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What Are the Different Types of Mass Storage Devices?

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  • Written By: Lee Johnson
  • Edited By: John Allen
  • Last Modified Date: 19 November 2016
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Several different types of mass storage devices exist, including hard drives, solid state drives, optical disks, floppy disks, flash drives, and other pieces of technology such as MP3 players and secure digital (SD) cards. Most types of storage devices can be used to store any type of file, but the ones in MP3 players can only display certain types of file if not connected to a computer. All of the mass storage devices require a computer to function properly, because a computer is needed to move files to and from the storage devices.

Hard drives are amongst the most common types of mass storage devices. Most computers have a hard disk drive already built into them, and they can offer a large amount of memory which can be accessed easily by the user. Universal serial bus (USB) portable hard drives are also available, which offer the storage of a hard drive in a more transportable form. Most hard disk drives use magnetic discs which store data as a magnetic pattern. Solid state drives are essentially an alternative type of hard disk drive which work faster, more quietly, and last for longer.

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Optical disks are another of the most commonly used storage devices. An optical disk is better known to most people as a compact disk (CD) or digital versatile disk (DVD), which has data "burned" onto it by a laser. Most computers come equipped with a CD/DVD drive which can also write data onto the optical storage devices. This functionality has made optical disks common types of mass storage devices, and the data can be read by a variety of devices. For example, music stored on a CD can be played by most stereo systems, depending on the file format.

Floppy disks are an older class of mass storage devices, and while some computers can still play them, optical disks are much more popular. The memory of floppy disks is considerably lower than that found on optical disks and hard drives, but they are generally much cheaper to purchase and easily portable. Another advantage of floppy disks is they are universal, but they unfortunately run quite slowly, especially when compared to other devices.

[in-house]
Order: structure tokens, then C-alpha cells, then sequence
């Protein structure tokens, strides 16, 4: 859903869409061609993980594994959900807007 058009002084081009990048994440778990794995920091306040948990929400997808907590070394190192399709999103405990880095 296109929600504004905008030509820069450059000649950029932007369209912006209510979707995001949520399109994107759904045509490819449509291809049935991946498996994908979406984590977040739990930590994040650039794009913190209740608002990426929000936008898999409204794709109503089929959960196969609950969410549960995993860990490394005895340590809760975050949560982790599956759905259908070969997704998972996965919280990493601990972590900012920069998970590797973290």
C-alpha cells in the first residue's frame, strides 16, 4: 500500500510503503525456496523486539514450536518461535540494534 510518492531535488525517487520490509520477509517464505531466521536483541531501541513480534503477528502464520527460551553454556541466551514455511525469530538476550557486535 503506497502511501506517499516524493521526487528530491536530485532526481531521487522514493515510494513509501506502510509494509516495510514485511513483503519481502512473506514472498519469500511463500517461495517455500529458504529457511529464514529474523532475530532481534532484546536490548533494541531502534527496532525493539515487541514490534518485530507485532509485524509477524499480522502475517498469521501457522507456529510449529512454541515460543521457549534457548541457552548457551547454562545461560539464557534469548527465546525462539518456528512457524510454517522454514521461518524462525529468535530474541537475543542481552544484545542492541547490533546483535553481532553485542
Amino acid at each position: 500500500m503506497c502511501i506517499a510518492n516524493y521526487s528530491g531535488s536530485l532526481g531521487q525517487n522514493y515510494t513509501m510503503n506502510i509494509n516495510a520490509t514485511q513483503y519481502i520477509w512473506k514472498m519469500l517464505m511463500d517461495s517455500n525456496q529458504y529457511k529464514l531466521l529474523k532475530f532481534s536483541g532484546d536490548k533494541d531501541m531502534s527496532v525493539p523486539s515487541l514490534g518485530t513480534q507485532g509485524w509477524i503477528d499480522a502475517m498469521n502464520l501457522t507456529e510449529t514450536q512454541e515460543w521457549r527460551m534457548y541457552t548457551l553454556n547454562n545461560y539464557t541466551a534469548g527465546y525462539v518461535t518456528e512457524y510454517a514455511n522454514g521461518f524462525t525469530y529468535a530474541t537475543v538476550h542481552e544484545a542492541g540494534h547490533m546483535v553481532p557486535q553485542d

Other technology such as MP3 Players and digital cameras can be used as mass storage devices. Most digital cameras use SD cards, which can feature a large amount of storage space, at least surpassing that of a CD or DVD. SD cards can usually display photographs and videos when plugged into a digital camera. MP3 players often have a great deal of memory, and can play music files without help of a PC after they have been transferred.

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croydon
Post 3

@umbra21 - You can have your virus checker set up so it will scan incoming data even if the data comes from a storage device. I don't think you need to be paranoid so much as just aware that it's a possibility.

I remember my father would never use disks of any kind on April Fool's Day or even turn on the computer if he could avoid it, because he was convinced that pranksters would arrange their viruses and other malware to wipe the computer on that day.

umbra21
Post 2

@Fa5t3r - Just be careful not to let any of your old problems effect your new desktop. I think it's great to recycle, but a hard drive is going to have all of the viruses and other problems that the laptop had, so I would do a clean sweep before letting it go anywhere new.

That goes for any mass storage device, for that matter. It's really easy to transfer viruses from one machine to another if you aren't careful. And since people get so paranoid about the internet these days they forget to be paranoid about disks and drives.

Fa5t3r
Post 1

I used to keep all my old laptops in storage because I couldn't bear to throw them out (or recycle them). I was always worried that I'd end up throwing out a part that I could use somewhere else, or losing storage capacity or whatever.

Recently I tried to sort out whether there actually was anything valuable left on any of them and it turned out that the only thing that I could really use was the hard drives. You can take the hard drive out of an old laptop (depending on how old it is, as some of them it's probably not worth it) and buy a $10 case that will turn it into an external drive for storage.

Which is awesome, because I'm always running out of storage. I like keeping a lot of music and movies and games and things on my desktop and no matter how big I go it's always near to filled up by the end of the year. So having a few hundred gigs of extra storage space is really going to help.

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